Dr. Rogatzki performs a blood draw on a UW-Platteville football player.

PLATTEVILLE, Wis.­­­ — UW-Platteville Assistant Professor in the Health and Human Performance Department Dr. Matthew Rogatzki, is conducting research to examine concussions and develop an objective way to test for a concussion using bio-markers.

With the help of previous research conducted by professor Richard Davison from the University of Western Scotland, Rogatzki recently completed data collection with the help of undergraduates in the department for the preliminary phases of this study using student-athletes from the UW-Platteville football team. With the data collected from this initial study, Rogatzki will attempt to receive the National Institute of Health grant to further his research from a National Institute of Neurological Disorders and Stroke. This grant would give him $300,000 disbursed over three years.

This study is focusing on two blood bio-markers, Neuronal Specific Enolase and Protein S 100-B, which, through previous research, have been shown to increase in the blood when an athlete has experienced a head injury.

“We’re looking at these markers to see if they actually increase before a football game versus after the football game and determining, using video analysis, who had the most hits to see if those bio-markers increase the most in those people,” said Rogatzki. “Hopefully, we can use these bio-markers to predict when a concussion is going to occur, so we can establish a threshold. When the bio-markers are over this threshold, it’s likely that a concussion occurred and as we near that threshold, we know that our athlete is at risk for a concussion. Once a concussion has happened, we can monitor those blood bio-markers when they come back to a normal level, and we can say if this athlete is okay to go back into play.”

Rogatzki expressed that he has many goals for this study regarding this preliminary round of research as well as looking in the future with the support of the NIH grant.

(from left to right): Abigail Fischer (biology major), Ryanne Breckenridge (certified athletic trainer), and Scott Soja (assistant professor in the department of health and human performance) performs a DXA scan on a UW-Platteville football player.

(from left to right): Abigail Fischer (biology major), Ryanne Breckenridge (certified athletic trainer), and Scott Soja (assistant professor in the department of health and human performance) performs a DXA scan on a UW-Platteville football player.

“My ultimate goal is to show that the bio-markers will increase dependent upon the magnitude of impact, and if we get the NIH grant, we’ll also be looking into angular and linear acceleration of the head, so we’ll be able to see this increase acceleration of the head, which would show an increase of these bio-markers,” he said. “The complete end-goal would be to find that these bio-markers do indeed indicate when an athlete is at risk for a concussion and when the athlete has a concussion and again monitor when they can return to play. [We then can] make that technology available so that it’s simple enough that a trainer on the field can do a simple finger prick and measure these bio-markers. Right now, they use a lot of functional tests to determine if someone had a concussion. This test can be cheated by the athletes. Sometimes they’ll lie so that they can get back into the game, but this will be a completely objective test. You can’t lie about the bio-markers in your blood. [All of this] will prevent the occurrence of second-impact syndrome.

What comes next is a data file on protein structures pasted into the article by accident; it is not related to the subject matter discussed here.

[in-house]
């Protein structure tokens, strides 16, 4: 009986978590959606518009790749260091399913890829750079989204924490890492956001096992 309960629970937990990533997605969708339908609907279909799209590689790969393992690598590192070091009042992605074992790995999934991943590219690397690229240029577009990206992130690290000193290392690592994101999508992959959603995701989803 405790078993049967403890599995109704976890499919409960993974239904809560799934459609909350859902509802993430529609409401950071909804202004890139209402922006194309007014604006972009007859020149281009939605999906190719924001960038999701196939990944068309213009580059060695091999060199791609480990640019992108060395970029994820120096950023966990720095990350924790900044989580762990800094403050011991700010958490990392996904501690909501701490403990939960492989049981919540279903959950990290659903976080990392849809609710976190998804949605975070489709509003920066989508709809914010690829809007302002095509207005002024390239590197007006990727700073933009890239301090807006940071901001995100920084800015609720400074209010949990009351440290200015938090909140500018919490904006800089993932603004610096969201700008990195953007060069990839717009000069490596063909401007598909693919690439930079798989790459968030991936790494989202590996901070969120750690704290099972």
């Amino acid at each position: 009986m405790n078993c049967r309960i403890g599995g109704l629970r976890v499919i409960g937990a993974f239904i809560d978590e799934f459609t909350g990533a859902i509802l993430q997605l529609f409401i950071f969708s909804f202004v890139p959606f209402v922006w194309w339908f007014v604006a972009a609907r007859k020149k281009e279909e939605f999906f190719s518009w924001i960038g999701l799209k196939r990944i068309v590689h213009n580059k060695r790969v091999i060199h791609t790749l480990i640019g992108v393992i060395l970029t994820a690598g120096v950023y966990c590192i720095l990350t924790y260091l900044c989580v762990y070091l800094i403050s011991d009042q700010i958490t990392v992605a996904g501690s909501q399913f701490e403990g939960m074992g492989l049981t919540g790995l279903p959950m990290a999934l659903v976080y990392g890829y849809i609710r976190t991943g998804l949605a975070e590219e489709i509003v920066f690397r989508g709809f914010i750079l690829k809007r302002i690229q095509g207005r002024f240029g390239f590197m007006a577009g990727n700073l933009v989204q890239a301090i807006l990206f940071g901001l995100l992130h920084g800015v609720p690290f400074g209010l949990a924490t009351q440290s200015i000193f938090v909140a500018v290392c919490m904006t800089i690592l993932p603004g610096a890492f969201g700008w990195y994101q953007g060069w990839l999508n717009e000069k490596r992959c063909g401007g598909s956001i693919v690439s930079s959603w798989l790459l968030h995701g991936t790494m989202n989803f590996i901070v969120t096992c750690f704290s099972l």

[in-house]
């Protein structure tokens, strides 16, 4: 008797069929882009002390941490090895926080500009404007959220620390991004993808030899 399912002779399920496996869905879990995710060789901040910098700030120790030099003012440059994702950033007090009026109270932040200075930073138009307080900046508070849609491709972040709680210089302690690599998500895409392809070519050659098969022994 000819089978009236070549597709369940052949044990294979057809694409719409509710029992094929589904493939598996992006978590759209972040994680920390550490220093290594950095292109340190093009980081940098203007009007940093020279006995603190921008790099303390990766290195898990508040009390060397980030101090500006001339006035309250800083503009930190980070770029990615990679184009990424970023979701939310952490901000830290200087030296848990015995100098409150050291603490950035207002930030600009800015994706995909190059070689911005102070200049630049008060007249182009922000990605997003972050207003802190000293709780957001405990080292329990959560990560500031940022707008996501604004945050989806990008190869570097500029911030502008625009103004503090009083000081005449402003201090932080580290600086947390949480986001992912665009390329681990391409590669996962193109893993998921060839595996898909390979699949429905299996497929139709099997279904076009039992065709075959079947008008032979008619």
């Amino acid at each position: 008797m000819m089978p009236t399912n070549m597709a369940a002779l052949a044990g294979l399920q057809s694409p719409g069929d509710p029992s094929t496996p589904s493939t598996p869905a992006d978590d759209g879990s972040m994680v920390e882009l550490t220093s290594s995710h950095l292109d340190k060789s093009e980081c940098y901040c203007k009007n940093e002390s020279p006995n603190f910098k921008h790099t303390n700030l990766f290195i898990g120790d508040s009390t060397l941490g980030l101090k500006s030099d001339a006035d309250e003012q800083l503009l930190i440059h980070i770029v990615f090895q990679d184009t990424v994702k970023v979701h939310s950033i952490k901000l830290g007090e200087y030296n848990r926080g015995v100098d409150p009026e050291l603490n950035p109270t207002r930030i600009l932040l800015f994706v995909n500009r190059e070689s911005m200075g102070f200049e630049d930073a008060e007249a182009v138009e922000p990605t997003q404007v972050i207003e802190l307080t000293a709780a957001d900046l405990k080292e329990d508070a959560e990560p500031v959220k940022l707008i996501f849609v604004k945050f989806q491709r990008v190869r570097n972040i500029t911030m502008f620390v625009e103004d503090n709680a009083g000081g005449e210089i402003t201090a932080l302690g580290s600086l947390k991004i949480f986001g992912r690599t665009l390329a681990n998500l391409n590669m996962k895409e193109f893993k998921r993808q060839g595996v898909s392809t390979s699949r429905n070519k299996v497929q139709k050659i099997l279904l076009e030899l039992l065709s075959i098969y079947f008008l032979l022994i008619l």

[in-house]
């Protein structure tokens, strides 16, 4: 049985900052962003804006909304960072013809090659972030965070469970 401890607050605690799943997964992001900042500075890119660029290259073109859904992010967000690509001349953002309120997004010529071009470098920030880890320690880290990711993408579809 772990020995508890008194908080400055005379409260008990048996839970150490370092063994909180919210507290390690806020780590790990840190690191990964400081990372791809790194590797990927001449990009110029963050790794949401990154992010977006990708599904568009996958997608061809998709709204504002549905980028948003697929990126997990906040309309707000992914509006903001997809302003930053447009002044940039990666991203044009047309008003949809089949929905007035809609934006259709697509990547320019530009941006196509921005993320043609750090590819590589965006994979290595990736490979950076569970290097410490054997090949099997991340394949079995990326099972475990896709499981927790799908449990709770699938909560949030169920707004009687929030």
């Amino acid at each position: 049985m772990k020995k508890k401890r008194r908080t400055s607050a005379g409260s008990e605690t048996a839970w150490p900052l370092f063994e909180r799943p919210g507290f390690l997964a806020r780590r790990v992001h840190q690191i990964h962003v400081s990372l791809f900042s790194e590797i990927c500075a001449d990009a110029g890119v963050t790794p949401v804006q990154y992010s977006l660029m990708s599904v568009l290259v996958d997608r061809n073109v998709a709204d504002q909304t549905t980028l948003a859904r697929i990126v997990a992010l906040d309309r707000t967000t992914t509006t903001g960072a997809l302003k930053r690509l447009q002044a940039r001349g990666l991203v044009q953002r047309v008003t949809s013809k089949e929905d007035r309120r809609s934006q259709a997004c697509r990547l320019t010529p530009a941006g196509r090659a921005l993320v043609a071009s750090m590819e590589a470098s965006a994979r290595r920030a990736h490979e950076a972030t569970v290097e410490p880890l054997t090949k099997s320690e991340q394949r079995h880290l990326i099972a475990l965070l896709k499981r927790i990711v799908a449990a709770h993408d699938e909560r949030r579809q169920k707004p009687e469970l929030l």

Daniel Halterman, a junior elementary education major and punter for the football team of Stanley, Wis., agreed to be a participant for this study and described how he has been personally affected by concussions.

“I feel that [this research] is important because it is crucial to know how bad the concussion is and when that player can return back to play,” Halterman said.  “I’ve only had one diagnosed concussion in my life, which was four years ago. I know for a fact that I have had countless non-diagnosed concussions in my life from playing football. I never wanted to miss a snap, so I never said anything. If Dr. Rogatzki can find what he is looking for this could be a huge step in diagnosing concussions and could save lives.”

Dr. Jeff White, who has served as the primary care doctor during this research, also expressed how important this research is to saving lives.

“Having a quantifiable system for evaluating and managing concussions both on and off the field would save lives and would help doctors and trainers to potentially prevent a lifetime of disability for the athlete,” White stated.

Certified athletic trainer for the university, Ryanne Breckenridge, is also involved with this study and is excited to see where the results go.

“I, personally, hope to gain insight into ways to help athletes in the future and to possibly provide additional ways to objectively measure concussion and concussion symptoms leading to better ways to diagnose and treat them,” said Breckenridge “This level of monitoring is several years away, but it is exciting to think that this could be a possibility in the future depending on what the data shows.”

As of now, Rogatzki and his research team are only working with the football team because they have the greatest risk for this kind of injury. However, he expressed that he would like to further this study to soccer as well as working with swimmers as a control group.


Written by: Emalydia Flenory, UW-Platteville University Information and Communications, 608-342-1194, flenorye@uwplatt.edu